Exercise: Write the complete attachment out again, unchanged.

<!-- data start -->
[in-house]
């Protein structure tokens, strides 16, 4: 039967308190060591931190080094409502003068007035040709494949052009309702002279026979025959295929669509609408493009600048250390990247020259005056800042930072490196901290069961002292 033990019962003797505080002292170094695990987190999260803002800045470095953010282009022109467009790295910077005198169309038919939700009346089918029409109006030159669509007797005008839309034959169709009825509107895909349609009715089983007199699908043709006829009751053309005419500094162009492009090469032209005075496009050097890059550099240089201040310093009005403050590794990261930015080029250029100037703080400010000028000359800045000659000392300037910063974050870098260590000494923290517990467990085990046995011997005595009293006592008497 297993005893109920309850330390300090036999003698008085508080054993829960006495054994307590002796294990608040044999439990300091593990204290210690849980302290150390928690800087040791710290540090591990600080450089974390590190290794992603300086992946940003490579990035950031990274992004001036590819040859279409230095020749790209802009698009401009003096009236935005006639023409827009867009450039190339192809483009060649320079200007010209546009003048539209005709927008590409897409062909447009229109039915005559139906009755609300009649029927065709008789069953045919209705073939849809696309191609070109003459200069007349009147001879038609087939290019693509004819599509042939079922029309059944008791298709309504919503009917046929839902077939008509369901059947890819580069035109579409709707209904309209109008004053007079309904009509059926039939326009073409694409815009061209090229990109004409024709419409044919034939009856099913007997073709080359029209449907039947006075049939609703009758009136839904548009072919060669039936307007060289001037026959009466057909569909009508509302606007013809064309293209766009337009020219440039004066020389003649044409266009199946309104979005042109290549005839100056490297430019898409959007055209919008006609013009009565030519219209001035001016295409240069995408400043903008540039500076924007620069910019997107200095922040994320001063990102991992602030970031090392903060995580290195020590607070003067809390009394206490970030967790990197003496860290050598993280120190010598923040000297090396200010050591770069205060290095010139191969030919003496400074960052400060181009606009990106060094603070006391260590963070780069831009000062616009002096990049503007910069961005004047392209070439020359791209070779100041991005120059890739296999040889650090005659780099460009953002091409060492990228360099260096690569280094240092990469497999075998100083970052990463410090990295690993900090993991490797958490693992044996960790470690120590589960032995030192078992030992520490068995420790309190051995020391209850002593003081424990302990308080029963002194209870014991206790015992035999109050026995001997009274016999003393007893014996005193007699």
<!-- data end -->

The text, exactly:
[in-house]
């Protein structure tokens, strides 16, 4: 039967308190060591931190080094409502003068007035040709494949052009309702002279026979025959295929669509609408493009600048250390990247020259005056800042930072490196901290069961002292 033990019962003797505080002292170094695990987190999260803002800045470095953010282009022109467009790295910077005198169309038919939700009346089918029409109006030159669509007797005008839309034959169709009825509107895909349609009715089983007199699908043709006829009751053309005419500094162009492009090469032209005075496009050097890059550099240089201040310093009005403050590794990261930015080029250029100037703080400010000028000359800045000659000392300037910063974050870098260590000494923290517990467990085990046995011997005595009293006592008497 297993005893109920309850330390300090036999003698008085508080054993829960006495054994307590002796294990608040044999439990300091593990204290210690849980302290150390928690800087040791710290540090591990600080450089974390590190290794992603300086992946940003490579990035950031990274992004001036590819040859279409230095020749790209802009698009401009003096009236935005006639023409827009867009450039190339192809483009060649320079200007010209546009003048539209005709927008590409897409062909447009229109039915005559139906009755609300009649029927065709008789069953045919209705073939849809696309191609070109003459200069007349009147001879038609087939290019693509004819599509042939079922029309059944008791298709309504919503009917046929839902077939008509369901059947890819580069035109579409709707209904309209109008004053007079309904009509059926039939326009073409694409815009061209090229990109004409024709419409044919034939009856099913007997073709080359029209449907039947006075049939609703009758009136839904548009072919060669039936307007060289001037026959009466057909569909009508509302606007013809064309293209766009337009020219440039004066020389003649044409266009199946309104979005042109290549005839100056490297430019898409959007055209919008006609013009009565030519219209001035001016295409240069995408400043903008540039500076924007620069910019997107200095922040994320001063990102991992602030970031090392903060995580290195020590607070003067809390009394206490970030967790990197003496860290050598993280120190010598923040000297090396200010050591770069205060290095010139191969030919003496400074960052400060181009606009990106060094603070006391260590963070780069831009000062616009002096990049503007910069961005004047392209070439020359791209070779100041991005120059890739296999040889650090005659780099460009953002091409060492990228360099260096690569280094240092990469497999075998100083970052990463410090990295690993900090993991490797958490693992044996960790470690120590589960032995030192078992030992520490068995420790309190051995020391209850002593003081424990302990308080029963002194209870014991206790015992035999109050026995001997009274016999003393007893014996005193007699």